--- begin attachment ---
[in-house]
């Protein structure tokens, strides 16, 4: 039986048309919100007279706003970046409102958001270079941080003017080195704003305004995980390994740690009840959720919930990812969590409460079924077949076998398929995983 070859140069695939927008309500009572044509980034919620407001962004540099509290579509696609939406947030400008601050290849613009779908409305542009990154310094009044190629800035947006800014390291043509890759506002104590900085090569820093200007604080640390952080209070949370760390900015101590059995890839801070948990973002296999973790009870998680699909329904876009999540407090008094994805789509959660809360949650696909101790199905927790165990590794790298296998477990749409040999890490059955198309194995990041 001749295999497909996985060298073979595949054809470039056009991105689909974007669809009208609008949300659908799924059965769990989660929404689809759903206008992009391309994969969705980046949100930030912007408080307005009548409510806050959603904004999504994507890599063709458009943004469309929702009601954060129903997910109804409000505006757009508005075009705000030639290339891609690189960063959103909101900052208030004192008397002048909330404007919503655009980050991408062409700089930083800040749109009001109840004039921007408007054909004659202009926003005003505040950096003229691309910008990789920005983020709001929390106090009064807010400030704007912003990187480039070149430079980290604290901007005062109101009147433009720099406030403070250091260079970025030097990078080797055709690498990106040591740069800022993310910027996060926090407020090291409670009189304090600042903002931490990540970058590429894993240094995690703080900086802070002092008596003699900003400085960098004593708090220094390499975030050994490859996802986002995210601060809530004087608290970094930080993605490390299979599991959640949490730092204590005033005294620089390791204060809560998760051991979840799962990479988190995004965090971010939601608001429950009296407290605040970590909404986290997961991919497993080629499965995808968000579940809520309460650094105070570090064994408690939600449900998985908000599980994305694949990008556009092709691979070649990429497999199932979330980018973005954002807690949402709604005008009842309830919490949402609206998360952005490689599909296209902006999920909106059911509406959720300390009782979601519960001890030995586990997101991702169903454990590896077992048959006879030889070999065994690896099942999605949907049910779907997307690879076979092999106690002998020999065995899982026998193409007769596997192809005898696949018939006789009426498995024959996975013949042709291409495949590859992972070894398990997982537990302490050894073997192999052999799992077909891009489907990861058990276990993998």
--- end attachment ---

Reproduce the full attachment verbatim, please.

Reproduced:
[in-house]
């Protein structure tokens, strides 16, 4: 039986048309919100007279706003970046409102958001270079941080003017080195704003305004995980390994740690009840959720919930990812969590409460079924077949076998398929995983 070859140069695939927008309500009572044509980034919620407001962004540099509290579509696609939406947030400008601050290849613009779908409305542009990154310094009044190629800035947006800014390291043509890759506002104590900085090569820093200007604080640390952080209070949370760390900015101590059995890839801070948990973002296999973790009870998680699909329904876009999540407090008094994805789509959660809360949650696909101790199905927790165990590794790298296998477990749409040999890490059955198309194995990041 001749295999497909996985060298073979595949054809470039056009991105689909974007669809009208609008949300659908799924059965769990989660929404689809759903206008992009391309994969969705980046949100930030912007408080307005009548409510806050959603904004999504994507890599063709458009943004469309929702009601954060129903997910109804409000505006757009508005075009705000030639290339891609690189960063959103909101900052208030004192008397002048909330404007919503655009980050991408062409700089930083800040749109009001109840004039921007408007054909004659202009926003005003505040950096003229691309910008990789920005983020709001929390106090009064807010400030704007912003990187480039070149430079980290604290901007005062109101009147433009720099406030403070250091260079970025030097990078080797055709690498990106040591740069800022993310910027996060926090407020090291409670009189304090600042903002931490990540970058590429894993240094995690703080900086802070002092008596003699900003400085960098004593708090220094390499975030050994490859996802986002995210601060809530004087608290970094930080993605490390299979599991959640949490730092204590005033005294620089390791204060809560998760051991979840799962990479988190995004965090971010939601608001429950009296407290605040970590909404986290997961991919497993080629499965995808968000579940809520309460650094105070570090064994408690939600449900998985908000599980994305694949990008556009092709691979070649990429497999199932979330980018973005954002807690949402709604005008009842309830919490949402609206998360952005490689599909296209902006999920909106059911509406959720300390009782979601519960001890030995586990997101991702169903454990590896077992048959006879030889070999065994690896099942999605949907049910779907997307690879076979092999106690002998020999065995899982026998193409007769596997192809005898696949018939006789009426498995024959996975013949042709291409495949590859992972070894398990997982537990302490050894073997192999052999799992077909891009489907990861058990276990993998």